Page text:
New JDRF-funded research projects announced

Dr Parth Narendran at the University of Birmingham will test if there is a way of stopping the cells of the immune system that target beta cells from entering the pancreas in the first place. Preventing the immune attack from getting started is one of JDRF’s key priorities. As the cells of the immune system usually reside in the blood, they need to pass through the walls of the blood vessels to get to the pancreas in order to wreak havoc.

Dr Narendran and his team have found that a molecule called PEPITEM appears to block exactly this passage of the cells that target beta cells for destruction through the walls of the blood vessels. If this proof of concept study proves successful, this could present an exciting new opportunity for protecting insulin-producing cells from immune destruction – both in people at risk of developing type 1 and people already living with the condition.

Dr Tim Tree at King’s College London is looking at specific cells in the immune system that may offer protection against type 1. In this project he will investigate regulatory T cells, which are supposed to keep the immune system under control. Previous work has identified a group of these regulatory T cells that are specifically involved in controlling the body’s immune response to insulin-producing beta cells, and people with more of these so-called ‘ISIS’ regulatory T cells seem to have a higher level of protection against getting type 1.

This project will help us to understand more about ISIS regulatory T cells and find out what makes them special. That understanding will then help us to work out if there is a way we can harness the power of ISIS regulatory T cells in our quest to cure and prevent type 1 diabetes.

In a related project at King’s College London, Dr Els Henckaerts is going to use her team’s skills in stem cell biology to investigate whether she can grow new regulatory T cells capable of controlling the immune response against beta cells in her laboratory. If this proof-of-concept study yields decisive results, the cells created by the team could potentially be injected into people with, or at risk of, type 1 diabetes as a means to control the immune destruction of beta cells.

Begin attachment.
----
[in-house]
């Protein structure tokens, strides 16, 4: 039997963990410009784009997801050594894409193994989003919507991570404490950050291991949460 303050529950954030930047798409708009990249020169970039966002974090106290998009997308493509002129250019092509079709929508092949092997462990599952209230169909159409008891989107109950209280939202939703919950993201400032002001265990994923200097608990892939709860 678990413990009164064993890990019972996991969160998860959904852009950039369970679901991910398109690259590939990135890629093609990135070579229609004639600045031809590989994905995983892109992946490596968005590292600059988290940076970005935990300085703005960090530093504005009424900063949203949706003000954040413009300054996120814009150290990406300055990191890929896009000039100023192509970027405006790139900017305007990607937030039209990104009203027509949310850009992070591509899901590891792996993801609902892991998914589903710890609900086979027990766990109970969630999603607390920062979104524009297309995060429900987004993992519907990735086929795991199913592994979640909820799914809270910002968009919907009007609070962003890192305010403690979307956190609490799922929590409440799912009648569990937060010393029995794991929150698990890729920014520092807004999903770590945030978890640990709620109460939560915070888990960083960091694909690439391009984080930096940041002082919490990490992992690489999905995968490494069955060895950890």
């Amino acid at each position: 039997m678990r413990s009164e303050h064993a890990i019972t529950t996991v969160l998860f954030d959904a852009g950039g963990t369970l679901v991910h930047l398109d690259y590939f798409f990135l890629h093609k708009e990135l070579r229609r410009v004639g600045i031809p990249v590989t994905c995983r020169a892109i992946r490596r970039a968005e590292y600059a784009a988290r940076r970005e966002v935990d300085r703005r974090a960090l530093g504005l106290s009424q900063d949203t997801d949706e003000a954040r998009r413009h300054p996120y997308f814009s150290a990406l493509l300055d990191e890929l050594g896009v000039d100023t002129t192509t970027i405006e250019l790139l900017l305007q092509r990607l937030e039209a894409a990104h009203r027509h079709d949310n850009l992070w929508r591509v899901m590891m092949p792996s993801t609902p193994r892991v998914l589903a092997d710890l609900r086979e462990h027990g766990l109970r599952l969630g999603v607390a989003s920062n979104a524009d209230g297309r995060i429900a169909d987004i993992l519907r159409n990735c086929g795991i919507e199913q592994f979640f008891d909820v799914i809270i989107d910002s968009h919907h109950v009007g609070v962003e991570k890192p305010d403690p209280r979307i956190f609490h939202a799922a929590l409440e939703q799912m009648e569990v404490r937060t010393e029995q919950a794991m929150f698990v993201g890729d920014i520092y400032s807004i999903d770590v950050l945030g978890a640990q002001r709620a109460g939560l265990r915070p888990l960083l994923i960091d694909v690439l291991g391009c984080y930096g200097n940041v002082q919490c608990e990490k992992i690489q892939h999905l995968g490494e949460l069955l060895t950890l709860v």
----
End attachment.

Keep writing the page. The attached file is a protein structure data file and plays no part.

JDRF has committed over £430,000 to supporting these three projects: find out how you can help us to support them today.


Tackling type 1 diabetes in Canada

JDRF’s Chief Executive in the UK, Karen Addington, has warmly welcomed the appointment of Dave Prowten as the new President and Chief Executive Officer of JDRF Canada.

Karen said: “Canada is where, 91 years ago, scientists first treated a type 1 diabetes patient with insulin. Today the mission to cure type 1 diabetes is continued by JDRF staff, supporters and volunteers in Canada, the UK, and other nations.

“I’d like to welcome Dave as he steps into his exciting role. I look forward to working with him to better treat, prevent and eventually cure this condition.”

Mr Prowten moves to the CEO chair with a wealth of previous experience, including his work as Executive Director of Canada’s Arthritis Research Foundation.

See more on research funded by JDRF, which takes place across 17 different countries.


Behind the headlines: BCG and type 1

The Times has today (9 August 2012) covered a story about a potential role for the BCG vaccine in helping people with type 1. The story follows publication of an article in the journal PLoS One which claims to have shown benefit for a small number of people with long established type 1.

The study was led by Dr Denise Faustman of Massachusetts General Hospital, USA. Dr Faustman’s previous research in mice has shown that a molecule called TNF may help to turn off the immune response that leads to type 1 diabetes. As TNF cannot be safely administered to humans as a drug, the team have looked for other medications that can boost the body’s own levels of TNF. The BCG vaccine is known to increase levels of TNF in the body for a short time, so the team have conducted a small trial to see if this increase in TNF levels has an impact in people with type 1.

The study reported in the Times was published in the online journal PLoS One, and involved six patients. Three were given a placebo and three were given the BCG jab. Blood samples from two of the BCG patients showed that there was a small change in the balance between the ‘bad’ immune cells that target the insulin producing cells and the ‘good’ immune cells that work to supress autoimmune reactions in our bodies, for a short time after the trial. There was also evidence that the patients produced slightly more of their own insulin during this time. Unfortunately it was not enough to alter the way they managed their type 1. The same results were also seen in one of the patients who received the placebo, who had contracted a virus during the course of the study.


Taking control of the immune system

JDRF-funded researchers at the Karolinska Institute in Sweden have managed to stop the immune system attack on beta cells that causes type 1 in mice.